An offshoot of the widespread but poorly defined Archer landrace variety, Chevallier barley was one of the first-ever propagated barley varieties, with a history dating back to 1819, when a Reverend John Chevallier (or a tenant of his) picked some healthy-looking barley seeds from a growth near his house and grew the variety in isolation. Crucial to English brewing heritage for much of the 1800s and early 20th century, it was the dominant variety grown in England. It was last grown commercially in the UK in the 1930s but continued to be grown in Australia as late as the 1960s. Its decline in popularity came about as a result of malt taxation forcing brewers to look to imported barley, and the rise in popularity of Mild beers, the production of which Chevallier barley was not suited towards. Recently it has undergone a revival, thanks to the efforts of Crisp Maltings and the John Innes Centre in Norfolk who are seeking to reintroduce this historic variety.
Chevallier Barley is a two-rowed, narrow-eared variety known for its high protein content. The malt had the highest protein content of any variety we have used here at Dornoch to date, at 2.19%, with a comparatively low extract of 277°L per kilogram. As such, our first mashing strategy with this variety was to include a protein rest at 58°C for approximately forty minutes to help break down residual proteins with the malt, allowing us to better access the fermentable extract. The temperature was then raised to the upper end of the brewers’ window, around 65°C, and the mash left for two hours. The wort ran clear and dark red when we drew off. Throughout our use of Chevallier, we had difficulties achieving a complete fermentation and saw higher final gravities (more remaining sugars in the wash) than we have had with other varieties. We tried to adapt our regime to create a more fermentable wort by lowering the temperature of the second water to around 63°C, but to no avail. This appears to be a common thread with Chevallier, that it does not produce a highly fermentable wash, suggesting more dextrins and unfermentable sugars, and a lower level of ꞵ-amylase in this variety.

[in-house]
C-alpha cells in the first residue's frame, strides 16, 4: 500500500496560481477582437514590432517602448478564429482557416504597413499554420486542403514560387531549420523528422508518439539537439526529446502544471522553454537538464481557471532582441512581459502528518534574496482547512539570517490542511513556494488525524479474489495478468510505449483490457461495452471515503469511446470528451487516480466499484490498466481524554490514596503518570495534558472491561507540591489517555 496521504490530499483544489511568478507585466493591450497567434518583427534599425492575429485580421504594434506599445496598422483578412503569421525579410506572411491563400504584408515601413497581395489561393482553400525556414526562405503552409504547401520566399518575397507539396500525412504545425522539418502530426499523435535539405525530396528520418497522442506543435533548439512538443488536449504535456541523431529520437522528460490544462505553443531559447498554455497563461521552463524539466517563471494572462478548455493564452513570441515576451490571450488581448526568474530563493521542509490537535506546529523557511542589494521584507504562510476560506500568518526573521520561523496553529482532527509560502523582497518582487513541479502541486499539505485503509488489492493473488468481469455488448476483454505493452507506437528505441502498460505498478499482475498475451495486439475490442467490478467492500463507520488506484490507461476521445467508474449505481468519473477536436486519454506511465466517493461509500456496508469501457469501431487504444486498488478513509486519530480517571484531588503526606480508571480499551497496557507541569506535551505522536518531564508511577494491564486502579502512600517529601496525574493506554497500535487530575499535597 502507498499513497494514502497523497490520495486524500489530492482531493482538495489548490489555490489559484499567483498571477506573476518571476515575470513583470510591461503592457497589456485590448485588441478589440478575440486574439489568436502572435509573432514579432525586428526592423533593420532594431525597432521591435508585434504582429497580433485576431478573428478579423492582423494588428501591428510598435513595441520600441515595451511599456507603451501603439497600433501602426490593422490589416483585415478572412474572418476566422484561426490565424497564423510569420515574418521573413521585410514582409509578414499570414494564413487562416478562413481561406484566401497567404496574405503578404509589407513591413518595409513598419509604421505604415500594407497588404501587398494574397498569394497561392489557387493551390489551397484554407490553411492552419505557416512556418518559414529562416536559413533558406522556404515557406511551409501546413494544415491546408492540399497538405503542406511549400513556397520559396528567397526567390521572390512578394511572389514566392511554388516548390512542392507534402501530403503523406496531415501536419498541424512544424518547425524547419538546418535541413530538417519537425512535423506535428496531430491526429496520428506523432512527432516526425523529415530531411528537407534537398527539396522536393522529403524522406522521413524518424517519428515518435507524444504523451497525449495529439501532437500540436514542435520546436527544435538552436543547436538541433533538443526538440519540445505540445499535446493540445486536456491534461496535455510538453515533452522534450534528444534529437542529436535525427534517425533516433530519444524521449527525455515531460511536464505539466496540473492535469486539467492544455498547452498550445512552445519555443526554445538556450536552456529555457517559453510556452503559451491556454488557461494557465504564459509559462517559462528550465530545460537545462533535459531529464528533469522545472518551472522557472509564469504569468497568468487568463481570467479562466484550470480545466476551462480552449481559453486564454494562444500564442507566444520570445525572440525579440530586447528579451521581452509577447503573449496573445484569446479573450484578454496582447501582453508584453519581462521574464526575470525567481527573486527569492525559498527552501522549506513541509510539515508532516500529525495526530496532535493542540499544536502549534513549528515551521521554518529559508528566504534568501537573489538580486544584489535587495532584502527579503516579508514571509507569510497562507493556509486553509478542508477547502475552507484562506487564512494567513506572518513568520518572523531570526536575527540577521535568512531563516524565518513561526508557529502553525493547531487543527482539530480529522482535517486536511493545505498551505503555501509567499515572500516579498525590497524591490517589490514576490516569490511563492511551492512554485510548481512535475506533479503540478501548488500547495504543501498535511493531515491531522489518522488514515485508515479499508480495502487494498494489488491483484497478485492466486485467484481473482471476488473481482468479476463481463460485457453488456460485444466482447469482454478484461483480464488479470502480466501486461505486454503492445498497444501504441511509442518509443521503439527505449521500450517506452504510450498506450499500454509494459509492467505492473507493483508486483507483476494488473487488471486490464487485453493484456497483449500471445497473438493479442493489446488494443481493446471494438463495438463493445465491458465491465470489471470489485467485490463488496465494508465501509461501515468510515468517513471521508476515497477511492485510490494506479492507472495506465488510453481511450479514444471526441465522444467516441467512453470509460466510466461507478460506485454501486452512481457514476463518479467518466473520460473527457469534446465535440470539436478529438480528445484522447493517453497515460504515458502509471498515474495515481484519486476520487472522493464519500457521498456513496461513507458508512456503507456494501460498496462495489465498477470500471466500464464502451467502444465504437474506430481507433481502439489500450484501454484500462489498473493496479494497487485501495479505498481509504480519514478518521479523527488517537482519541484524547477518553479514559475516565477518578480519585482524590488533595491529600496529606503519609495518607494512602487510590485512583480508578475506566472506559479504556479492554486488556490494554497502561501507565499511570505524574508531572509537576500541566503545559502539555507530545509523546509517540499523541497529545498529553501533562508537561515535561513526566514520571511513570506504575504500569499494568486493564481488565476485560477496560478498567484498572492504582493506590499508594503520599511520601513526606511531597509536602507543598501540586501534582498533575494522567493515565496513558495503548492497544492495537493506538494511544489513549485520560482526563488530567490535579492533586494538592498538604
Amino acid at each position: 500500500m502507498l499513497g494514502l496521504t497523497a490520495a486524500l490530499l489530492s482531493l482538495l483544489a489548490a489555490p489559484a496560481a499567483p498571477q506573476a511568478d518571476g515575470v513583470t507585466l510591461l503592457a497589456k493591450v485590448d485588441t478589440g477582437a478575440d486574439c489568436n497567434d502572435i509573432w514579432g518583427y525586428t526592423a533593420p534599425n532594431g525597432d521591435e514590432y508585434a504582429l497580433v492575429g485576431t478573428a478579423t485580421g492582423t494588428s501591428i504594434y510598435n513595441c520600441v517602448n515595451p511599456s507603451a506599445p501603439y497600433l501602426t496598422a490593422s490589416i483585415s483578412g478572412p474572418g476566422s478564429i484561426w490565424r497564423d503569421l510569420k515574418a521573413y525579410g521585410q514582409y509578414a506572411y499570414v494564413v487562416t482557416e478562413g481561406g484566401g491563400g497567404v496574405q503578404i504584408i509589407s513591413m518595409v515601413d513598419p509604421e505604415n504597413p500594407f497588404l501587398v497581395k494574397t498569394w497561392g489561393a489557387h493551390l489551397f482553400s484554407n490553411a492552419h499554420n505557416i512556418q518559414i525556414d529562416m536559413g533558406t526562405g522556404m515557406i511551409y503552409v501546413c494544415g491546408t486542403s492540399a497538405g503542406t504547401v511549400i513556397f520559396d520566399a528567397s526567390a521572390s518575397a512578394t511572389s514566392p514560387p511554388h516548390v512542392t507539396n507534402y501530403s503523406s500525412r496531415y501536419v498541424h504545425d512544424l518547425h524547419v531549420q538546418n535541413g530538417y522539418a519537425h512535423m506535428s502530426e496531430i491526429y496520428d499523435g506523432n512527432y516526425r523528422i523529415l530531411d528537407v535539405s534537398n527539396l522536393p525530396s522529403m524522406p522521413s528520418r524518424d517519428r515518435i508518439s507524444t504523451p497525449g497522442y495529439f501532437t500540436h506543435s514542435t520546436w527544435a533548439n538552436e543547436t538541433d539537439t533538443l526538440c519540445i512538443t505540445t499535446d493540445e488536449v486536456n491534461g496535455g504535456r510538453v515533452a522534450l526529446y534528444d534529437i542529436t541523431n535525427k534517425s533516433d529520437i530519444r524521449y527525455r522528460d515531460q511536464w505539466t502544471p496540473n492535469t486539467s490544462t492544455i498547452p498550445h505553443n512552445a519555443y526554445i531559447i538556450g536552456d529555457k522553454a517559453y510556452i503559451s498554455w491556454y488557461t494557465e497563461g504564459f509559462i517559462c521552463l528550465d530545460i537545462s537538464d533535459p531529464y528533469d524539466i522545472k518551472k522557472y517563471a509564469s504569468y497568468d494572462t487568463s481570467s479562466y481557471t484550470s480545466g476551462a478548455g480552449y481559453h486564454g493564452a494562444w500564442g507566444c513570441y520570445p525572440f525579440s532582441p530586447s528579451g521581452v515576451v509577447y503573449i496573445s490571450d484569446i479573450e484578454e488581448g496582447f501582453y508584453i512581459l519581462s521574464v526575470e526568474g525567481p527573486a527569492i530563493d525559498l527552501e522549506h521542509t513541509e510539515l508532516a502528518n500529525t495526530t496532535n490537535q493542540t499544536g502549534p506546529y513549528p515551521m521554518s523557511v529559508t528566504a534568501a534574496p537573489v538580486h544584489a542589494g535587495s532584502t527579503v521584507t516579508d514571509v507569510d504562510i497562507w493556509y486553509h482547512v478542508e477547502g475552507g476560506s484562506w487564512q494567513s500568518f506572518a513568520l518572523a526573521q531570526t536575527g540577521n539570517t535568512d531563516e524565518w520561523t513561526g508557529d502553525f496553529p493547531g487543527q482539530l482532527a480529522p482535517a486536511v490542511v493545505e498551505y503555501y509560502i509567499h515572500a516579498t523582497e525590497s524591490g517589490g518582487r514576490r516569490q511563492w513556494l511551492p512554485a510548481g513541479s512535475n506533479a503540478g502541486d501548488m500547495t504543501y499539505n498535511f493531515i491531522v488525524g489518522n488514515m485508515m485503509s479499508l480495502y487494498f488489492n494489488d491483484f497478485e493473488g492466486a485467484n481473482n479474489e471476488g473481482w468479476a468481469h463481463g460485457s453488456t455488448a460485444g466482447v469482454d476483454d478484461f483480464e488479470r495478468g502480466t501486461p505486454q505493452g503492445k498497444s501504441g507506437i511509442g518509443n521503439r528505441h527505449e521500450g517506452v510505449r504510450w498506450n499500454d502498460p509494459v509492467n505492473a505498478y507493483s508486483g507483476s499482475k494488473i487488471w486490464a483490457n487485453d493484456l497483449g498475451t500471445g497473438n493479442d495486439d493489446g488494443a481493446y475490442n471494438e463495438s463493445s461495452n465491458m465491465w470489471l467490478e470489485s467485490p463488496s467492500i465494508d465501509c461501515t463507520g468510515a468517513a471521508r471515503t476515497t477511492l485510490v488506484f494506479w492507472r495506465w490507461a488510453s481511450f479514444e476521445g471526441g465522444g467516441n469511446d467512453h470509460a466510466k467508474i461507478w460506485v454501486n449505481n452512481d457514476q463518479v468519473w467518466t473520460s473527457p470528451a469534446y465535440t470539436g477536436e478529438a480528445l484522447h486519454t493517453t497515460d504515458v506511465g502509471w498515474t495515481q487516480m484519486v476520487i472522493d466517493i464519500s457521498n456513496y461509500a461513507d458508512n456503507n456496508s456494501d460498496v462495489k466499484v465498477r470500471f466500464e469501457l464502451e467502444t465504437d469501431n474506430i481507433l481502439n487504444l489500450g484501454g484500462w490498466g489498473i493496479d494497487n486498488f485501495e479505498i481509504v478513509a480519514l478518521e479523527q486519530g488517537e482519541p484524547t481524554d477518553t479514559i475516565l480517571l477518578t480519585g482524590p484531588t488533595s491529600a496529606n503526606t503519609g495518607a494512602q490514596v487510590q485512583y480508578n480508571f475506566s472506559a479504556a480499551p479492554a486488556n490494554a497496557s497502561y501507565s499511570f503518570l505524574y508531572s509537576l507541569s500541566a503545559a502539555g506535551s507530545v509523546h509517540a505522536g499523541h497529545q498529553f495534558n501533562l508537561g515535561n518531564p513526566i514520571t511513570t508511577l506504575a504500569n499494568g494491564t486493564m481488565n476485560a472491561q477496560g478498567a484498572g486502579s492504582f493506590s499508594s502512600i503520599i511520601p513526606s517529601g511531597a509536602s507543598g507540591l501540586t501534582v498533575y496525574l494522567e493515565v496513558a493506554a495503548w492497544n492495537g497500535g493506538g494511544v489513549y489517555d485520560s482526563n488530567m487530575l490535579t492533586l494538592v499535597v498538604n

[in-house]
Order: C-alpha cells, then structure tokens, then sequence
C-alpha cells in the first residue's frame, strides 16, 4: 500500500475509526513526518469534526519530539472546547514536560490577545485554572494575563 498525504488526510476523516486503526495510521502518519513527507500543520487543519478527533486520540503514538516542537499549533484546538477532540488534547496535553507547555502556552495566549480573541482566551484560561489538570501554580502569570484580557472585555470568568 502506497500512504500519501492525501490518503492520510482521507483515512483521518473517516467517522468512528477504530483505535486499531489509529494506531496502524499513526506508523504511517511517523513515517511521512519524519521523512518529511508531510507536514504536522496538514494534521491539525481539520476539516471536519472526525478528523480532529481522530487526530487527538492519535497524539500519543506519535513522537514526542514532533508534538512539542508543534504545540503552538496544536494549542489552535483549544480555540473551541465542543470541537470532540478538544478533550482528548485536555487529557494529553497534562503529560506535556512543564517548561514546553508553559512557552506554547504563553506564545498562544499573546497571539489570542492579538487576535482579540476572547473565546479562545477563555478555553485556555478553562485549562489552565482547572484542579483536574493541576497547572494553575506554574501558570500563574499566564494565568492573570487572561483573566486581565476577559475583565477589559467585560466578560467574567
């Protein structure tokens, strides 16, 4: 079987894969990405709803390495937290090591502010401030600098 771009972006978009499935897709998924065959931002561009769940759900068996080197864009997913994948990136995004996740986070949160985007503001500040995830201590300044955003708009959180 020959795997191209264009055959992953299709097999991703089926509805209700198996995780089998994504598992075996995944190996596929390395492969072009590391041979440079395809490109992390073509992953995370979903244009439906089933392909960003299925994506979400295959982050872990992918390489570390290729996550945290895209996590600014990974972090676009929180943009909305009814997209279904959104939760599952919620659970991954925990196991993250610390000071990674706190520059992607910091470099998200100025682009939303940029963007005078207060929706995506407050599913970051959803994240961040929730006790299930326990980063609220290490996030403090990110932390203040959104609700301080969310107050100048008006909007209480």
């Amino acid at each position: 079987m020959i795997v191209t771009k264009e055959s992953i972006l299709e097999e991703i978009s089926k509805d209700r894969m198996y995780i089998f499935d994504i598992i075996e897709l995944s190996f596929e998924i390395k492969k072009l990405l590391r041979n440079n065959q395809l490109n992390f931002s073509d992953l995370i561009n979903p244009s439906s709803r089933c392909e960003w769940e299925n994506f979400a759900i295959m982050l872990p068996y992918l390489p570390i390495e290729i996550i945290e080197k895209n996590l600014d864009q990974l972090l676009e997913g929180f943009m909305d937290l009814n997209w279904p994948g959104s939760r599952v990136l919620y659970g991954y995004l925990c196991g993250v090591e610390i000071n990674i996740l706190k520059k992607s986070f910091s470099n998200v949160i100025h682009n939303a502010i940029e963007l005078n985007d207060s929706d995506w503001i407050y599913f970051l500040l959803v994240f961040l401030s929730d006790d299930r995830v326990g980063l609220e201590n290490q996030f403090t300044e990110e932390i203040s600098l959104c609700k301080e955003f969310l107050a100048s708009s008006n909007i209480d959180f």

The new make spirit produced from the Chevallier Malt was much sweeter and richer than our standard spirit, with a full-bodied mouthfeel. The dark colour and sweet smell of the grain, the dark colour of the wort, and the high level of residual, unfermentable sugars in the wort suggests that the malt had been highly kilned. As a result, it is possible that the sweetness of the spirit is a result of the higher level of Pyrazines and Furfurals, which are byproducts of the maillard reactions taking place during the kilning process of malting. The volatile congeners are associated with nutty and sweet flavours and aromas, often being described as having a biscuity character. The spirit from the Chevallier Malt was filled into a variety of different cask types, and we look forward to being able to share them with you when they are ready to be cracked open.
In the next blog post I will talk about our work with the Milne family at Crafty Maltsters, and how our work with Scotch Common and Scotch Annat Barley sourced from their farm turned out. In the meantime, our bottling hall aficionado Jack has left with us some tasting notes of our latest releases for you to enjoy;
TB Speyside Single Malt Scotch Whisky 2016, 16 Year Old, 52.1% ABV
Nose – A bright sour note immediately combines with an earthy, almost foosty, (Springbank-y funk) nose. Then comes mustard and chalk, eucalyptus and a generous amount of salt.
Palate – Strawberry Fruitellas and salted walnuts. Bergamot, sour apples. Very fun and rewarding dram. The salinity would suggest that the sherry cask deployed here is amontillado but we can only guess
TB Blended Malt Scotch Whisky 2016, 5 Year Old, 46% ABV
Nose – A glass of liquid seasoning. Maggi sauce, a touch of marmite, orange peel, sultanas, roast chicken (in gravy). The nose wouldn’t suggest a high grain content to this blend. I’m struggling to find any grain here, in all honesty…
Palate – the sherry notes on the nose continue to the palate with more sultanas and orange peel with a decent weight to it. Dried figs and allspice on the finish.